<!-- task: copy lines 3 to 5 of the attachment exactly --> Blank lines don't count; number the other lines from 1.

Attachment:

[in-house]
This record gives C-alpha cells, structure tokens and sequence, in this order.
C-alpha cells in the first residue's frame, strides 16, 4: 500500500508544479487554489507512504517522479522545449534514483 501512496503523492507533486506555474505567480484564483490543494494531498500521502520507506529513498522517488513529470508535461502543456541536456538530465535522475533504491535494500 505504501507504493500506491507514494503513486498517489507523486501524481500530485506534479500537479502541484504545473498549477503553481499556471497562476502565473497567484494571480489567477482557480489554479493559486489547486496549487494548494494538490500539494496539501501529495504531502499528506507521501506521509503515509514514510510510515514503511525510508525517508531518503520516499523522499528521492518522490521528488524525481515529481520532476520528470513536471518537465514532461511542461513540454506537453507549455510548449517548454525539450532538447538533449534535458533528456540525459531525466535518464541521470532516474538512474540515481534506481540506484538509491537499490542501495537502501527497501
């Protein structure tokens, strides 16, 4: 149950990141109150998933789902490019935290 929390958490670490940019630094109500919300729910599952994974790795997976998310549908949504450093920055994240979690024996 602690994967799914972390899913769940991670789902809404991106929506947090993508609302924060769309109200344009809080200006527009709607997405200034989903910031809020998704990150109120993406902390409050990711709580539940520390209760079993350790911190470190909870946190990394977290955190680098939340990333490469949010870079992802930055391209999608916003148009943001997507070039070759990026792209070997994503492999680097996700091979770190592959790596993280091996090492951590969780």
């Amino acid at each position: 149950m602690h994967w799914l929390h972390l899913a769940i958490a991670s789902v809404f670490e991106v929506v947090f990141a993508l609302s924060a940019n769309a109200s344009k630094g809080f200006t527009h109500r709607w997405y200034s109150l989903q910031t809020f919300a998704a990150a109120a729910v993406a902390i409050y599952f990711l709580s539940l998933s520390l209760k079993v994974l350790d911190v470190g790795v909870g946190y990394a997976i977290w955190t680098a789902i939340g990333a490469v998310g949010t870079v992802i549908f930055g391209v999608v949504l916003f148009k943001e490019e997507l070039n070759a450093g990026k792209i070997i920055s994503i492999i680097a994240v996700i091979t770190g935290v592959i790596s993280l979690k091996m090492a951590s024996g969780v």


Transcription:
C-alpha cells in the first residue's frame, strides 16, 4: 500500500508544479487554489507512504517522479522545449534514483 501512496503523492507533486506555474505567480484564483490543494494531498500521502520507506529513498522517488513529470508535461502543456541536456538530465535522475533504491535494500 505504501507504493500506491507514494503513486498517489507523486501524481500530485506534479500537479502541484504545473498549477503553481499556471497562476502565473497567484494571480489567477482557480489554479493559486489547486496549487494548494494538490500539494496539501501529495504531502499528506507521501506521509503515509514514510510510515514503511525510508525517508531518503520516499523522499528521492518522490521528488524525481515529481520532476520528470513536471518537465514532461511542461513540454506537453507549455510548449517548454525539450532538447538533449534535458533528456540525459531525466535518464541521470532516474538512474540515481534506481540506484538509491537499490542501495537502501527497501
């Protein structure tokens, strides 16, 4: 149950990141109150998933789902490019935290 929390958490670490940019630094109500919300729910599952994974790795997976998310549908949504450093920055994240979690024996 602690994967799914972390899913769940991670789902809404991106929506947090993508609302924060769309109200344009809080200006527009709607997405200034989903910031809020998704990150109120993406902390409050990711709580539940520390209760079993350790911190470190909870946190990394977290955190680098939340990333490469949010870079992802930055391209999608916003148009943001997507070039070759990026792209070997994503492999680097996700091979770190592959790596993280091996090492951590969780």
């Amino acid at each position: 149950m602690h994967w799914l929390h972390l899913a769940i958490a991670s789902v809404f670490e991106v929506v947090f990141a993508l609302s924060a940019n769309a109200s344009k630094g809080f200006t527009h109500r709607w997405y200034s109150l989903q910031t809020f919300a998704a990150a109120a729910v993406a902390i409050y599952f990711l709580s539940l998933s520390l209760k079993v994974l350790d911190v470190g790795v909870g946190y990394a997976i977290w955190t680098a789902i939340g990333a490469v998310g949010t870079v992802i549908f930055g391209v999608v949504l916003f148009k943001e490019e997507l070039n070759a450093g990026k792209i070997i920055s994503i492999i680097a994240v996700i091979t770190g935290v592959i790596s993280l979690k091996m090492a951590s024996g969780v």